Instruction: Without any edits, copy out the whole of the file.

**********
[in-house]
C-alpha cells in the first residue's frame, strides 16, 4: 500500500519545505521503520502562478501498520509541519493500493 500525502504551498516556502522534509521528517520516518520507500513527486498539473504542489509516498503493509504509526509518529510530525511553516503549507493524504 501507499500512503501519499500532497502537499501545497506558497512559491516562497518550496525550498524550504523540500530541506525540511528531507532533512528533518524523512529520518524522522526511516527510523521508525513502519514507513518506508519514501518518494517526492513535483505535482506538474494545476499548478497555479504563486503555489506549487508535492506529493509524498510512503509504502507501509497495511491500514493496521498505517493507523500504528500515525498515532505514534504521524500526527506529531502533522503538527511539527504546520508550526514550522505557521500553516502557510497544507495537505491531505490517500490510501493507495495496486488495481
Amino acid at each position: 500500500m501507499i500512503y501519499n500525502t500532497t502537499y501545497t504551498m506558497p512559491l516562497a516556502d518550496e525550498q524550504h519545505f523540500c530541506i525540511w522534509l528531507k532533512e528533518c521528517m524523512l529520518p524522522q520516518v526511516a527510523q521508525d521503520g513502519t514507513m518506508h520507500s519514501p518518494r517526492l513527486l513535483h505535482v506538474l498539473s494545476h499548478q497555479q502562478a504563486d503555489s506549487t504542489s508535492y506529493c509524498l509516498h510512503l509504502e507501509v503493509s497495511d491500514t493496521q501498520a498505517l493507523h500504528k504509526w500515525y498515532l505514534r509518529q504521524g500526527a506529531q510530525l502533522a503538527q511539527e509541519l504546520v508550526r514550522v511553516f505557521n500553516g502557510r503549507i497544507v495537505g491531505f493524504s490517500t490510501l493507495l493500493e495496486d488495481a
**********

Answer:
[in-house]
C-alpha cells in the first residue's frame, strides 16, 4: 500500500519545505521503520502562478501498520509541519493500493 500525502504551498516556502522534509521528517520516518520507500513527486498539473504542489509516498503493509504509526509518529510530525511553516503549507493524504 501507499500512503501519499500532497502537499501545497506558497512559491516562497518550496525550498524550504523540500530541506525540511528531507532533512528533518524523512529520518524522522526511516527510523521508525513502519514507513518506508519514501518518494517526492513535483505535482506538474494545476499548478497555479504563486503555489506549487508535492506529493509524498510512503509504502507501509497495511491500514493496521498505517493507523500504528500515525498515532505514534504521524500526527506529531502533522503538527511539527504546520508550526514550522505557521500553516502557510497544507495537505491531505490517500490510501493507495495496486488495481
Amino acid at each position: 500500500m501507499i500512503y501519499n500525502t500532497t502537499y501545497t504551498m506558497p512559491l516562497a516556502d518550496e525550498q524550504h519545505f523540500c530541506i525540511w522534509l528531507k532533512e528533518c521528517m524523512l529520518p524522522q520516518v526511516a527510523q521508525d521503520g513502519t514507513m518506508h520507500s519514501p518518494r517526492l513527486l513535483h505535482v506538474l498539473s494545476h499548478q497555479q502562478a504563486d503555489s506549487t504542489s508535492y506529493c509524498l509516498h510512503l509504502e507501509v503493509s497495511d491500514t493496521q501498520a498505517l493507523h500504528k504509526w500515525y498515532l505514534r509518529q504521524g500526527a506529531q510530525l502533522a503538527q511539527e509541519l504546520v508550526r514550522v511553516f505557521n500553516g502557510r503549507i497544507v495537505g491531505f493524504s490517500t490510501l493507495l493500493e495496486d488495481a